Is honey vegan?
Google “is honey vegan?” and you’ll get hundreds of millions of hits. Not surprisingly, we get this question a lot. And the answer is no, honey is not vegan. Read on for why not.
What is honey?
Bees make honey using nectar from flowering plants and they store it in the hive as a source of food. It provides essential nutrients to the entire hive, and is a crucial source of energy for survival through winter and poor weather. Without it, bees would starve.
And they work hard for it. Bees need nectar from five million flowers just to produce one pound of honey!
Why honey isn’t vegan
The definition of veganism, according to The Vegan Society, is:
“A way of living which seeks to exclude, as far as is possible and practicable, all forms of exploitation of, and cruelty to, animals for food, clothing or any other purpose.”
Since honey is food for bees and essential to their survival, it makes sense that human consumption is considered exploitation.
Doesn’t beekeeping help increase declining bee populations?
Bees are important pollinators. They’re responsible for one in every three bites of food we eat! That’s why it’s so scary that their global populations are declining. This includes both honeybees and wild bees!
Natural, or bee-centered, beekeeping can be a way to help bees. Unlike conventional beekeeping, bee-centered beekeeping’s focus is on helping bees thrive through supporting their natural life cycle – not to harvest honey.
Here are just a few specific ways natural beekeepers help, rather than exploit, bees:
- They provide suitable sites that attract bees, like hollowed out trees, instead of boxes.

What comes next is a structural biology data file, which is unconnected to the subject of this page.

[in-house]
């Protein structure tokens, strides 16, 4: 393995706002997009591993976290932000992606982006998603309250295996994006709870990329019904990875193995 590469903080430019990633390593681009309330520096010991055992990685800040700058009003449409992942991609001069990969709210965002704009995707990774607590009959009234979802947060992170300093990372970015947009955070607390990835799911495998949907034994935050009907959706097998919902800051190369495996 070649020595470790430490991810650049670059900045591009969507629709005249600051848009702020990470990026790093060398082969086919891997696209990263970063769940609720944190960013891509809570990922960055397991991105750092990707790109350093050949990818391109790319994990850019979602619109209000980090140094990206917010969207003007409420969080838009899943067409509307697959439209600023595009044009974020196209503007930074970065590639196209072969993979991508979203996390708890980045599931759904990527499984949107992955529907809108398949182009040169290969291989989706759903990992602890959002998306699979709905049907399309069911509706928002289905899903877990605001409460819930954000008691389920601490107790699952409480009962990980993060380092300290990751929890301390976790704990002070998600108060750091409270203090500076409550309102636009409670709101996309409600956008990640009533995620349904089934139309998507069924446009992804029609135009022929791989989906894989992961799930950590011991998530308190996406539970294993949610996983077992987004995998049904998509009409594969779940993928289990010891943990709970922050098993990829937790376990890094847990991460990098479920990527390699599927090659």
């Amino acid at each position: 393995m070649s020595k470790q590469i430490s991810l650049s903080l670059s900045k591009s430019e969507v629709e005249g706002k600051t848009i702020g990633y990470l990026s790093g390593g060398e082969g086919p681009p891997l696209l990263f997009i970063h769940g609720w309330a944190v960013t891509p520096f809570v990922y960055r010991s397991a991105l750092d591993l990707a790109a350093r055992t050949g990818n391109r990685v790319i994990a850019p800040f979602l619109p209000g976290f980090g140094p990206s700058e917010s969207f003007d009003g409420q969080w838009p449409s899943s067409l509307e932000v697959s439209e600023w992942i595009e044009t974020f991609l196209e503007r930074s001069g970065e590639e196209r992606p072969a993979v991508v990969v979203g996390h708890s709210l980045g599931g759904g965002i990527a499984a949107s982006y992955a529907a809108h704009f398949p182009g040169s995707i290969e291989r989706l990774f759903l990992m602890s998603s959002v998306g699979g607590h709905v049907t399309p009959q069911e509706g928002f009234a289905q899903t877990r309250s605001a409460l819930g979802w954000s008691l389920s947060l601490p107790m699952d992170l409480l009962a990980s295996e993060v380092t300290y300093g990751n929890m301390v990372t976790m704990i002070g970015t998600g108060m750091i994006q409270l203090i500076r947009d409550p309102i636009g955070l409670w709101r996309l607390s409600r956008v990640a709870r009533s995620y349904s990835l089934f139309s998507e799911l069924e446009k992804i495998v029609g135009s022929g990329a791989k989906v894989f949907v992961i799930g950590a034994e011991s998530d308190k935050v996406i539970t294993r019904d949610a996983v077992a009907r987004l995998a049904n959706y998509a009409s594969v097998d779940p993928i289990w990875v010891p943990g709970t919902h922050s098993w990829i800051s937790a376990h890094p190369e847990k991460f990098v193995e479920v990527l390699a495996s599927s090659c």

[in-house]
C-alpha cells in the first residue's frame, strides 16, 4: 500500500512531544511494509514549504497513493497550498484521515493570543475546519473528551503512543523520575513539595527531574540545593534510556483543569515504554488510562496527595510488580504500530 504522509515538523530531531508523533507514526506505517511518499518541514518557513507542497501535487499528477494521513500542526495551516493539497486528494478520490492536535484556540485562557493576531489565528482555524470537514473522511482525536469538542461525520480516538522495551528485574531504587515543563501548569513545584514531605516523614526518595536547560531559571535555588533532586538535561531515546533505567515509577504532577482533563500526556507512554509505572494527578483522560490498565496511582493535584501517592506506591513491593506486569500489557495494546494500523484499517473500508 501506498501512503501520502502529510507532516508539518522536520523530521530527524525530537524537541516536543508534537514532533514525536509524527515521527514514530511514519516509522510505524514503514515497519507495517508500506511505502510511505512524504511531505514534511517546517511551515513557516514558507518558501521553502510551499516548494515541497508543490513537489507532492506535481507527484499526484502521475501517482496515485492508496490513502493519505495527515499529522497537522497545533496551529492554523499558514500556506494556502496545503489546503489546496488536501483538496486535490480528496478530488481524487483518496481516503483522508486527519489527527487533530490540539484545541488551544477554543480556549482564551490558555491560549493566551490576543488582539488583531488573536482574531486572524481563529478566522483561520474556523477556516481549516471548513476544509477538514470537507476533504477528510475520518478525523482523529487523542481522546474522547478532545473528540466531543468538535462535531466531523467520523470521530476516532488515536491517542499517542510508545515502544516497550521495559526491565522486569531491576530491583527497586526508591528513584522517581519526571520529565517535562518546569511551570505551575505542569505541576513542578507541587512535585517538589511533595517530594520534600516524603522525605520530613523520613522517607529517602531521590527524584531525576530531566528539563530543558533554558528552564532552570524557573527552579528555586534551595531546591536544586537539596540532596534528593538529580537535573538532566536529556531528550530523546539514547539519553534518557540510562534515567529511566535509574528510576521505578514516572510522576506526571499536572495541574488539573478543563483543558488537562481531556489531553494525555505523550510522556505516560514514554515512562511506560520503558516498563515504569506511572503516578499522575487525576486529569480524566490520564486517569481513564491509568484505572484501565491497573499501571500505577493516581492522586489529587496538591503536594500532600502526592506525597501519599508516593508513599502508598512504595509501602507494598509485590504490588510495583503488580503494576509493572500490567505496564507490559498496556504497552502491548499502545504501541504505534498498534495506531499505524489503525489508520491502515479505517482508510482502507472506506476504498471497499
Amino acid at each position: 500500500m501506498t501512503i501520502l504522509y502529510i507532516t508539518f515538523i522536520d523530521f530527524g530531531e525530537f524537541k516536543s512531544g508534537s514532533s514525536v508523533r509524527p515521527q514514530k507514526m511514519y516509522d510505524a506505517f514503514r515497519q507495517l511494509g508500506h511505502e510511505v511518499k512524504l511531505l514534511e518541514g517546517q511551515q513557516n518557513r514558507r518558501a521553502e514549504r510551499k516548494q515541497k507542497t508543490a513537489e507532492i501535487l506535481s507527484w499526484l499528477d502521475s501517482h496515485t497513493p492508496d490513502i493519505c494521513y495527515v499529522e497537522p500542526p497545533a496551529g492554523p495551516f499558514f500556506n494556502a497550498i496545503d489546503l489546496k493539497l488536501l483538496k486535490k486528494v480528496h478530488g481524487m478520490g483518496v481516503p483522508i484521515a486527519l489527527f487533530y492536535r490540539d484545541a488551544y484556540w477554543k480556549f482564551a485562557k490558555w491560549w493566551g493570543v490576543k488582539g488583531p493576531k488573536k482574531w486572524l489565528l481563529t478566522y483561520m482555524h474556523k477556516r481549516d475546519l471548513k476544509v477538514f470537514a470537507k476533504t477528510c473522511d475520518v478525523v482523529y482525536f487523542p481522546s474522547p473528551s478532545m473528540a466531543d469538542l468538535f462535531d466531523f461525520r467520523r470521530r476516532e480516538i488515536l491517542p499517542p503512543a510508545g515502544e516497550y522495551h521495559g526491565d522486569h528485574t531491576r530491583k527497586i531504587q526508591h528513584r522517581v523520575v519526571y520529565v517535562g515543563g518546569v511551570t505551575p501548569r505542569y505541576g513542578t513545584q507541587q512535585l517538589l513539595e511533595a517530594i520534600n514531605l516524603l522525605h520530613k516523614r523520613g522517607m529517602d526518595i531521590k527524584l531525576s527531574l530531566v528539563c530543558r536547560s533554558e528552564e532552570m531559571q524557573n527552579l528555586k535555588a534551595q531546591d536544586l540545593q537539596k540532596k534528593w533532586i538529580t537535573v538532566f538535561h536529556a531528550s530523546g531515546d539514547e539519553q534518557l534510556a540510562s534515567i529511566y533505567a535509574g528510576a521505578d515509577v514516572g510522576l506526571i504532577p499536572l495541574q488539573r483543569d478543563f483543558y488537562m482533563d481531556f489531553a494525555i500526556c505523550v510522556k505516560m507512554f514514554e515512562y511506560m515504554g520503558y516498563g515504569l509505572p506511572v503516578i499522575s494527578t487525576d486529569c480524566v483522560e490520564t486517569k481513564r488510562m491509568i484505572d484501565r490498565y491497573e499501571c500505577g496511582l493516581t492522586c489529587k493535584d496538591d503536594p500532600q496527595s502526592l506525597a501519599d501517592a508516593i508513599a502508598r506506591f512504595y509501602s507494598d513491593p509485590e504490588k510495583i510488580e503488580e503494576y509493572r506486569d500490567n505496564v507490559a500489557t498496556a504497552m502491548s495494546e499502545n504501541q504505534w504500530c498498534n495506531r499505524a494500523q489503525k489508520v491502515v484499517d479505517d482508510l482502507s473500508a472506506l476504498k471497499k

- Hives require set conditions to function properly, including specific temperatures and levels of humidity. Natural beekeepers open the hive infrequently to prevent offsetting internal conditions.
- They do not participate in artificial breeding practices.
For a more detailed look at the differences between natural and conventional beekeeping, check out Natural Beekeeping Trust.
Conventional beekeeping is not cruelty-free
In order to make bigger profits, conventional beekeepers replace honey from the hive with a sugar substitute that lacks proper nutrients.
Moreover, honey bees are bred to increase productivity. This selective breeding weakens the gene pool and brings about diseases that spread to thousands of other pollinators on which our food supply relies on.
Bees reproduce through a process called swarming, which involves tens of thousands of bees leaving the hive at once. According to Natural Beekeeping Trust, some conventional beekeepers even cut the wings of queen bees so that they cannot fly away with the swarm and take honey with them.
Exploiting bees for honey is not only harmful but also unnecessary. There are plenty of equally yummy, natural, and cruelty-free ways to sweeten your tea!
5 vegan honey alternatives
View this post on Instagram
Have you tried Original Bee Free Honee? You can cook and bake with it just as you would bee honey without changing the recipe! What makes this even more cool…no bees are required in the making of the honee! Enjoy! #howdoyouuseit #savethebees🐝 #vegan #veganfood #beefreehonee
A post shared by BeeFreeHonee (@beefreehonee) on
But don’t worry, saying no to honey doesn’t mean you’ll be short on natural sweetener options. Here are just a few natural vegan sweeteners you can use in place of honey:
- Bee Free Honee: this product looks and tastes just like honey (it even has the same glycemic index), but it’s completely plant-based and cruelty-free. Plus, for every purchase, the company donates 10 cents to pollinator groups!
- Brown rice syrup
- Agave nectar
- Maple syrup
Wear your love for bees on your sleeve
Want to showcase your support for bees? Our No Honey tee says it all and will help you bring awareness!
You can also wear your support with our “Plant these, save the bees” eco tee.
How you can help save bees
Looking for other ways to show bees some love? Check out this post about 3 ways you can help save bees.
One simple way is to plant a bee-friendly garden. Here’s a post that breaks down everything you need to know to get started: